Everyone needs to know they can go somewhere to be alone if they are overwhelmed. If needs be, clear a storage cupboard and put its contents under someone’s bed so there is at least a time-out mini room!
Otherwise, if you are lucky enough that everyone has their own rooms, consider each making a ‘do not disturb’ sign, within limits… it can’t be used to just hide away and play video games.
You might also want to consider together coming up with a ‘stop word’ for when you anyone is overwhelmed by a conversation. It is fine if it is silly and brings laughter instead of conflict… ‘green bananas’ works as well as plain old ‘time-out please’.
8. Don’t triangle or ‘gang’.
‘Triangling’ is when you are disagreeing with one person and pull a third person in, even if they are not physically there (“well your sister agrees, she said that…”).
Ganging up is when there is a conflict and you pull everyone in the room on your side against the other person.
These things are so easy to do that many families have ‘normalised’ this behaviour. But an issue is best kept between you and the person you have the issue with. See lockdown as a chance to work on this.
What if everyone in a family does agree on one thing but one person? Isn’t that ganging up? Not if they are not made ‘wrong’ for having a difference of opinion and it’s a discussion, not a conflict. It’s perfectly fine (and healthy) to disagree.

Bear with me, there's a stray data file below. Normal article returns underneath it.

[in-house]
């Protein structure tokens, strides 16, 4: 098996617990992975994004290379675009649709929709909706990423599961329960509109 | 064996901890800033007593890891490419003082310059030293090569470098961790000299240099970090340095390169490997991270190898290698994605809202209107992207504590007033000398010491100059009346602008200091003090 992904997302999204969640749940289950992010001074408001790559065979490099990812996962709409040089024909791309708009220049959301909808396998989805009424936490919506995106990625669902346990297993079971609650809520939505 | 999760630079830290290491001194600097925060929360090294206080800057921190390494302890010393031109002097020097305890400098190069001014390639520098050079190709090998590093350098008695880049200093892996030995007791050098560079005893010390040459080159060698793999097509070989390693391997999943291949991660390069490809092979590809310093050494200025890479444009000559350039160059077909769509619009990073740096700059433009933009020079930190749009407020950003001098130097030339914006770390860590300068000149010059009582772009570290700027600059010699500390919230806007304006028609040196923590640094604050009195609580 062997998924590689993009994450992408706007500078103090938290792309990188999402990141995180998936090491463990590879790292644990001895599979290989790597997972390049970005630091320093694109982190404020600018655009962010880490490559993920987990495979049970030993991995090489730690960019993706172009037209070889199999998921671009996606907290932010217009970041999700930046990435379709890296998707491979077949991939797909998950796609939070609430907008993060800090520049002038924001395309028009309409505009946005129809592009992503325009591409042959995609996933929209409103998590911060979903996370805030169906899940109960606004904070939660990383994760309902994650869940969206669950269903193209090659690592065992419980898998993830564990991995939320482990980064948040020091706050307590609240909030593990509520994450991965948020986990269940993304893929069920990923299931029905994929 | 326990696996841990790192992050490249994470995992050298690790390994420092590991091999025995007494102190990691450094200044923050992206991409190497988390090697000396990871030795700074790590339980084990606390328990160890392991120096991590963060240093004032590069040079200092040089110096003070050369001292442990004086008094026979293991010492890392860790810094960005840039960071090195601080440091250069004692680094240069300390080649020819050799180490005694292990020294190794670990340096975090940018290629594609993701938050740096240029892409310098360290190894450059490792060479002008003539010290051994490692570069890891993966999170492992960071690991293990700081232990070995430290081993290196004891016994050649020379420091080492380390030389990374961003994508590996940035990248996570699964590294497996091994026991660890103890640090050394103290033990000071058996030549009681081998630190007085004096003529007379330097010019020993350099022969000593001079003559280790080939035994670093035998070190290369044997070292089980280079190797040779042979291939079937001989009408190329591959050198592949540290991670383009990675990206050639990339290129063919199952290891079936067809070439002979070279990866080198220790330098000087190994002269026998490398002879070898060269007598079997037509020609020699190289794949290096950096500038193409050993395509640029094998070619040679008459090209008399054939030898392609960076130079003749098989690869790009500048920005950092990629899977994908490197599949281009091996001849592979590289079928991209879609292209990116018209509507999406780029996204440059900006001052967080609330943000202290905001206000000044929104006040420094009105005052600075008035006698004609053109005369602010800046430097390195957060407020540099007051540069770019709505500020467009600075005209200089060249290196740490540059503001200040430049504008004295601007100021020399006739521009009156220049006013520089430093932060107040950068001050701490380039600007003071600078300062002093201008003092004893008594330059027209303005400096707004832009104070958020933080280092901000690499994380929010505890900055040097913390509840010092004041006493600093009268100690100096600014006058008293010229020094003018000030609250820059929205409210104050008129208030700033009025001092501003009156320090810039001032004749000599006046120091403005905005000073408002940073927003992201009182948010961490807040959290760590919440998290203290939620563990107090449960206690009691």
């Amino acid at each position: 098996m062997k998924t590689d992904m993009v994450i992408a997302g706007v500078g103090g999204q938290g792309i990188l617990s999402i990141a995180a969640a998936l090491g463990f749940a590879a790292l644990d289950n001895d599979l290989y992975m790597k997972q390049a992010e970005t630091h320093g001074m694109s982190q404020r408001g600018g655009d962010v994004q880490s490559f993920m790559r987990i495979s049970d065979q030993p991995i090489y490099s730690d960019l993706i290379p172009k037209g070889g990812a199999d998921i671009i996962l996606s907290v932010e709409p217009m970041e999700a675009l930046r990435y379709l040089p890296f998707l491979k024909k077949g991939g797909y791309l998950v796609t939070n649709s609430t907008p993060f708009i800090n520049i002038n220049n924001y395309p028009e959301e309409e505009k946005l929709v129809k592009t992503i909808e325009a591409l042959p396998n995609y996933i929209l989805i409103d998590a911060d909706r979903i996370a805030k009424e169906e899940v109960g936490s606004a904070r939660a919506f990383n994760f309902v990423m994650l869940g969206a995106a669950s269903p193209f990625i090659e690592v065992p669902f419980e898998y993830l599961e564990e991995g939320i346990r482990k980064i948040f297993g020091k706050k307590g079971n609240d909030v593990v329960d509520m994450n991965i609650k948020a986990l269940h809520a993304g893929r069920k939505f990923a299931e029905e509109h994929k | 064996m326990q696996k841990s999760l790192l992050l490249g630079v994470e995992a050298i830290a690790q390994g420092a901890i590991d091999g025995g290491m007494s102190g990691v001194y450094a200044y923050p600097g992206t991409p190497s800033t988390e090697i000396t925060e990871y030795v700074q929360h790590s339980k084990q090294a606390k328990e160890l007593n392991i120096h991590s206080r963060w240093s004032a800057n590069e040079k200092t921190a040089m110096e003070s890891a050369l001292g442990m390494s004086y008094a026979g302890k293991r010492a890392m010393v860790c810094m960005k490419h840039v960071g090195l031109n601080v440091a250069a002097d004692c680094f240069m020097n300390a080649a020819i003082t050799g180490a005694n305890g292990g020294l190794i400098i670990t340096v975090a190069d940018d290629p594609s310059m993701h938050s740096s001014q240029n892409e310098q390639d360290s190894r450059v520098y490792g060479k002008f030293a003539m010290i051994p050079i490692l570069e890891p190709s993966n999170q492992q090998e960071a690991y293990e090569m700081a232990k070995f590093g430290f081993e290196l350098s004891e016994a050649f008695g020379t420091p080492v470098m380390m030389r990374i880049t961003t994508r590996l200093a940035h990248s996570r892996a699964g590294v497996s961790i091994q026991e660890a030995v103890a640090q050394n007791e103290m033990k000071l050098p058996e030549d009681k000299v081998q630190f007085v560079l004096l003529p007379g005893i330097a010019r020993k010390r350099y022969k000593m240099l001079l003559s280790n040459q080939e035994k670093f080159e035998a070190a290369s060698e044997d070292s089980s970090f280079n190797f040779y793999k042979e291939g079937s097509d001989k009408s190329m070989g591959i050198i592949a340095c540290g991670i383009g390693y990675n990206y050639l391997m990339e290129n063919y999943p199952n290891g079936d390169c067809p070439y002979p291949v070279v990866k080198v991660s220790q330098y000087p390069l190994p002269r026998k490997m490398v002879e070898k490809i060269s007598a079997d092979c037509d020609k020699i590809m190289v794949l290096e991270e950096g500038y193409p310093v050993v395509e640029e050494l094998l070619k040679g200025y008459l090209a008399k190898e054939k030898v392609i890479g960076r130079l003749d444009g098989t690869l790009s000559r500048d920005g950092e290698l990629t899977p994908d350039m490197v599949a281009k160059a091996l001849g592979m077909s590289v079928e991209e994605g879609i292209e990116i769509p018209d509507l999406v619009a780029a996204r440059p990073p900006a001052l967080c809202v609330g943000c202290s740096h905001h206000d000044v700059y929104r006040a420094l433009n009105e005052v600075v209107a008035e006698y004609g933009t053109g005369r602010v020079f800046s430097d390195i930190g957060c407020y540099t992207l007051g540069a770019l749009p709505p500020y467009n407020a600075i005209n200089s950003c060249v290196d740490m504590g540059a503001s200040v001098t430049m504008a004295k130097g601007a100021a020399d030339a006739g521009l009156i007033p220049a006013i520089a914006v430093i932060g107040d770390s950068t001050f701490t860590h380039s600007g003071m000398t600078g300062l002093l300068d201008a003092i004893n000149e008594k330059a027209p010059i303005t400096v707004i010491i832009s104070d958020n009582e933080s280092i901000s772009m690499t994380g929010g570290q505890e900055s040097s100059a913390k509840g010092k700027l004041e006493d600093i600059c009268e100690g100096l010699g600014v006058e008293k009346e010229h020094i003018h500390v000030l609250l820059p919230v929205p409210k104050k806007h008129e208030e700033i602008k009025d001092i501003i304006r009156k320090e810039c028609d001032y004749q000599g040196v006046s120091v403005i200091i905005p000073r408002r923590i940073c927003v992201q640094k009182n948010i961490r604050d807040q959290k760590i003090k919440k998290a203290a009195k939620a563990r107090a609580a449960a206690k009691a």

9. Be angry at the person they were then, not who they are now.
Conflict of course WILL happen when we are confined in lockdown with no escape. And old issues can rise from the dead with dancing shoes on.
Suddenly your teenager daughter is furious about something you did when she was eight. Or you are angry at your own mother over what she said at your wedding 20 years ago.
It’s good to air old issues that need resolving. But remember that we all grow and change. You aren’t that person you were on your wedding day, and your mother, too, has changed. Let the anger come out, explain how upset you were, but remember it is at the person then, not the person sitting across the table from you.
10. Delegate more.
Are you the parent who does it all? Time to hang up those shoes. It’s no longer about getting things done ‘right’. It’s about letting everyone feel relevant and useful and part of the ‘team’. Sure, kids might moan about helping with the cooking and chores, but make sure you tell them you appreciate their efforts, as on another level it builds their self-esteem.
11. Find your wellbeing activities and then actually DO them.
Also note that what helps you feel good might not work for your partner or your teenager. Allow each person time to do their own unique wellbeing routine.
12. Focus on the gifts of the situation.
How many times have you said you need more time with the kids? Or you and your partner need to reconnect? Or how often have you secretly wished you and your partner could be more honest about some things you disagree on? Here is your chance.
It might not be perfect, it might be messy in moments, there might be tears, but despite it all, this is a time of bonding. And when the smoke clears, you’ll still be family… and perhaps closer than ever before.